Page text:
New guide identifies top UK fish-and-chip eateries
The United Kingdom’s top fish-and-chip shops are now easier to locate, following publication of the National Federation of Fish Friers (NFFF) latest “Official Guide to the U.K.’s Quality Fish and Chip Shops.”
The guide, which its authors say is the industry equivalent of the esteemed culinary handbook known as the Michelin Guide, was started four years ago to publicize shops that achieve the NFFF’s Quality Award.
This scheme identifies fish-and-chip outlets that have undergone a thorough assessment of premises and equipment, working practices, hygiene standards, and management controls, as well as a high standard of quality and taste in their fish and chips.
“We took over the Quality Award from Seafish in 2011, then the guide evolved as a means of helping fish fryers who work hard to reach the highest standards of best practice,” NFFF President Andrew Crook told SeafoodSource.
Available in print and electronic formats, Andrew has included a search facility to enable people to search for fish and chip shops in their local areas or when they are traveling.
“The idea came to me when one of my customers asked for recommendations for fish-and-chip shops where he was going on holiday, and that customer is now on a mission to visit them all over the country,” Crook said.
Fish and chips remain the U.K.’s favorite meal, with approximately 382 million portions bought from fish-and-chip shops every year, at a value of more than GBP 1.5 billion (USD 1.82 billion, EUR 1.65 billion).
In 2020, fish and chips will celebrate 160 years of being the U.K.’s national dish. It even has a national day, which is celebrated every June to much fanfare, and results in sales increasing in the short-term. However, for the NFFF president, who runs Skippers Traditional Fish and Chips in Chorley, Lancashire, sales go up every Friday in his shop.
“People have historically eaten fish on a Friday, and it remains such a firm tradition that I am three times busier on a Friday than the rest of the week. The majority of other fryers benefit from the same trend,” he said.
The U.K. has around 10,500 fish-and-chip shops, many of which are second- or third-generation family-owned businesses. They account for 10 percent of the U.K.’s potato crop and 30 percent of all whitefish consumed in the U.K. Of the fish, 62 percent is cod and 25 percent is haddock, with the remainder made up of species including coley, monkfish, perch, and pollock.
Frozen-at-sea (FAS) fillets dominate the market, with 90 percent of fish-and-chip shops opting for frozen product over a chilled fish fillet, with the main reasons cited for this preference being reliability of supply, sustainability, and consistency of quality. However, this subject is much debated, and an emotive one amongst fryers who use fresh fish.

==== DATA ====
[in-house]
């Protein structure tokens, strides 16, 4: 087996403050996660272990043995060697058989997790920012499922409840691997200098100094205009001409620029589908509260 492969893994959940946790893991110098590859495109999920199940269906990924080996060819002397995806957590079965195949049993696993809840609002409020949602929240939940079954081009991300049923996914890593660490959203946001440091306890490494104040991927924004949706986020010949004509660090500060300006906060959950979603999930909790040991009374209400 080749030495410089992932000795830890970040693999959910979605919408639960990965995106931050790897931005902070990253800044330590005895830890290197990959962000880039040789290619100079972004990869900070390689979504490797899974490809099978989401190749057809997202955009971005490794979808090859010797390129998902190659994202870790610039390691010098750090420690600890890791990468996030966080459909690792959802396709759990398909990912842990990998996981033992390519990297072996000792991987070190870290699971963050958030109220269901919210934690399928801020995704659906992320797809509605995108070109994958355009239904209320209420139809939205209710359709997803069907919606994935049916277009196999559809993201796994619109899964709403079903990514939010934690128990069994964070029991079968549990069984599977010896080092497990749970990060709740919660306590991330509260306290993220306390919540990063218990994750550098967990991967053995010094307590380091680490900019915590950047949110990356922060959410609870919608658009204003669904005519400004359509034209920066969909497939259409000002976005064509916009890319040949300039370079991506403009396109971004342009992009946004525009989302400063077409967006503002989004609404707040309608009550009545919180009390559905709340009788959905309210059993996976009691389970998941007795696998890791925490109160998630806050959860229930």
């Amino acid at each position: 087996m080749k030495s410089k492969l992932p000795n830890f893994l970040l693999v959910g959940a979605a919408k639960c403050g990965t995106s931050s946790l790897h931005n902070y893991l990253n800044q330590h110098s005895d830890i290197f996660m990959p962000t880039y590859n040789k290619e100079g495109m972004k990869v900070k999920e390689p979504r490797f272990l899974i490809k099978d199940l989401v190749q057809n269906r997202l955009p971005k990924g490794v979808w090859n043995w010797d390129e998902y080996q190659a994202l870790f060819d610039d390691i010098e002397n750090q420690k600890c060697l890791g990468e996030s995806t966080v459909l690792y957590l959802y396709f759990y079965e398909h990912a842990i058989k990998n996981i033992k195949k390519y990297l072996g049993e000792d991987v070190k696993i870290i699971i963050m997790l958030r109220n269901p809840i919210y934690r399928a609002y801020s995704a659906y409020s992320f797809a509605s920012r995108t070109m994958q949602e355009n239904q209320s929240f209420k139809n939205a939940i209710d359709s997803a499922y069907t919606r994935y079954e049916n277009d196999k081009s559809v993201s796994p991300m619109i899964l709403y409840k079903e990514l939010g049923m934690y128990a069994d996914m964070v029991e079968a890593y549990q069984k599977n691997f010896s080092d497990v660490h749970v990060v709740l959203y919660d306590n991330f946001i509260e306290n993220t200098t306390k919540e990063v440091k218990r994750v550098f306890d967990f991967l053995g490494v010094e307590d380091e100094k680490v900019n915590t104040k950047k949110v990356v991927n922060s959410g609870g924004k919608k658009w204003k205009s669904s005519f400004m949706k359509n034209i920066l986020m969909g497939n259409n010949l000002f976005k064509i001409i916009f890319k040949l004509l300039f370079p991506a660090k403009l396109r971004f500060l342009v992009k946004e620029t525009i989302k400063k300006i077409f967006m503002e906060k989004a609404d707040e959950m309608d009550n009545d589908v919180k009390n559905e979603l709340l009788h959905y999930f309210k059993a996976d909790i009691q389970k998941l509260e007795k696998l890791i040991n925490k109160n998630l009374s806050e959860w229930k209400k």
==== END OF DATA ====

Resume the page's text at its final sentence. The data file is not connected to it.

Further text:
According to Malcolm Large, executive director of the Frozen at Sea Fillets Association, FAS supply chains are robust and demonstrably sustainable, and are one of the reasons that fish and chips are “here to stay.” FAS fish are caught in the Arctic waters of the Barents Sea and North Atlantic by Icelandic, Norwegian, Russian and Faroese vessels, whose catches are strictly controlled and monitored, Large said.
One of the challenges for today’s fish-and-chip industry is the popular trend towards calorie reduction in food.
“Many fryers now offer lighter meals, which may mean smaller portions, and steaming or grilling fish instead of frying it. People will always want their potatoes fried, but using oil in perfect condition at the right temperature is helpful in reducing the calorie count,” Crook said.
Crook said the industry also has growing concerns about the price of fish, and increasing competition from companies that offer home-delivered food. But he warned fryers against a “race to the bottom.”
“I believe it is far better to maintain quality by using the best equipment and ingredients, ensuring that staff are well-trained, knowledgeable, and friendly, using sustainable fish that is [Marine Stewardship Counc]-certified, and joining our Quality Award scheme,” Crook said. “This approach won’t work for everyone in all areas, as some customers buy only on price, but there are still many who appreciate quality and are willing to pay for it.”
He likes to encourage the young generation both to eat fish and chips and to get involved in the industry and was pleased to see that 30 young people have entered the annual Drywhite Young Fish Fryer of the Year competition.
“This is a really tough competition that puts the fryers through their paces, but it is great to see many young go-getters taking hold of the future of our industry,” Crook said.
Crook said he is also heartened by the growing interest in fish-and-chip eating from around the world.
“It’s great news, as new start-ups tend to get U.K. fryers involved in helping them through the initial stages, which means that high standards are passed on,” he said. “And it’s not just ex-pats who crave fish and chips, but people who have enjoyed them on holiday and want to be able to buy them in Vietnam, Japan, Paris, the U.S.A. … There are shops all around the world now, and while it is possible to re-create a battered fish fillet using local fish, it is really difficult to get the chips right. They just don’t have the same quality potatoes elsewhere in the world, so have to rely on frozen ‘steak chips,’ which are not quite the same.”
Meanwhile, back at home, he encourages fish and chip lovers to always seek out a shop with a 'BIG Q' Quality Award sign in the window.
Photo courtesy of Alena Veasey/Shutterstock